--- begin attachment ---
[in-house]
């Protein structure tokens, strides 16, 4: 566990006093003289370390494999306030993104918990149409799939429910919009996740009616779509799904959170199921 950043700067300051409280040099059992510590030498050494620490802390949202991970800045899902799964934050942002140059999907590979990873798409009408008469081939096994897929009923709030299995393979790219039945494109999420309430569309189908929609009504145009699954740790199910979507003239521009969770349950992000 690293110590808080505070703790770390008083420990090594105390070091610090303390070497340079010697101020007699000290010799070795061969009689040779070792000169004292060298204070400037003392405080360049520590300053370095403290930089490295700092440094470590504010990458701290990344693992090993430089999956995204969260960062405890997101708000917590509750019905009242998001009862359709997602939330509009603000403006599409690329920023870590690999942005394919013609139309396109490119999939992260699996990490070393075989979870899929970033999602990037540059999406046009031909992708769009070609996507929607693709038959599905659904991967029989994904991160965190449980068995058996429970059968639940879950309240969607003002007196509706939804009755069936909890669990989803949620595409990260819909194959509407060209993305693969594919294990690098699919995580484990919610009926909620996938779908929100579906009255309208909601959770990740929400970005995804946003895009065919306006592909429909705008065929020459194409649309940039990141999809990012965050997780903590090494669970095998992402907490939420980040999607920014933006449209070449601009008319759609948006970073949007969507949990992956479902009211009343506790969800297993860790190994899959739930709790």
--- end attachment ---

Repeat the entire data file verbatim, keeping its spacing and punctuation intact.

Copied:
[in-house]
């Protein structure tokens, strides 16, 4: 566990006093003289370390494999306030993104918990149409799939429910919009996740009616779509799904959170199921 950043700067300051409280040099059992510590030498050494620490802390949202991970800045899902799964934050942002140059999907590979990873798409009408008469081939096994897929009923709030299995393979790219039945494109999420309430569309189908929609009504145009699954740790199910979507003239521009969770349950992000 690293110590808080505070703790770390008083420990090594105390070091610090303390070497340079010697101020007699000290010799070795061969009689040779070792000169004292060298204070400037003392405080360049520590300053370095403290930089490295700092440094470590504010990458701290990344693992090993430089999956995204969260960062405890997101708000917590509750019905009242998001009862359709997602939330509009603000403006599409690329920023870590690999942005394919013609139309396109490119999939992260699996990490070393075989979870899929970033999602990037540059999406046009031909992708769009070609996507929607693709038959599905659904991967029989994904991160965190449980068995058996429970059968639940879950309240969607003002007196509706939804009755069936909890669990989803949620595409990260819909194959509407060209993305693969594919294990690098699919995580484990919610009926909620996938779908929100579906009255309208909601959770990740929400970005995804946003895009065919306006592909429909705008065929020459194409649309940039990141999809990012965050997780903590090494669970095998992402907490939420980040999607920014933006449209070449601009008319759609948006970073949007969507949990992956479902009211009343506790969800297993860790190994899959739930709790």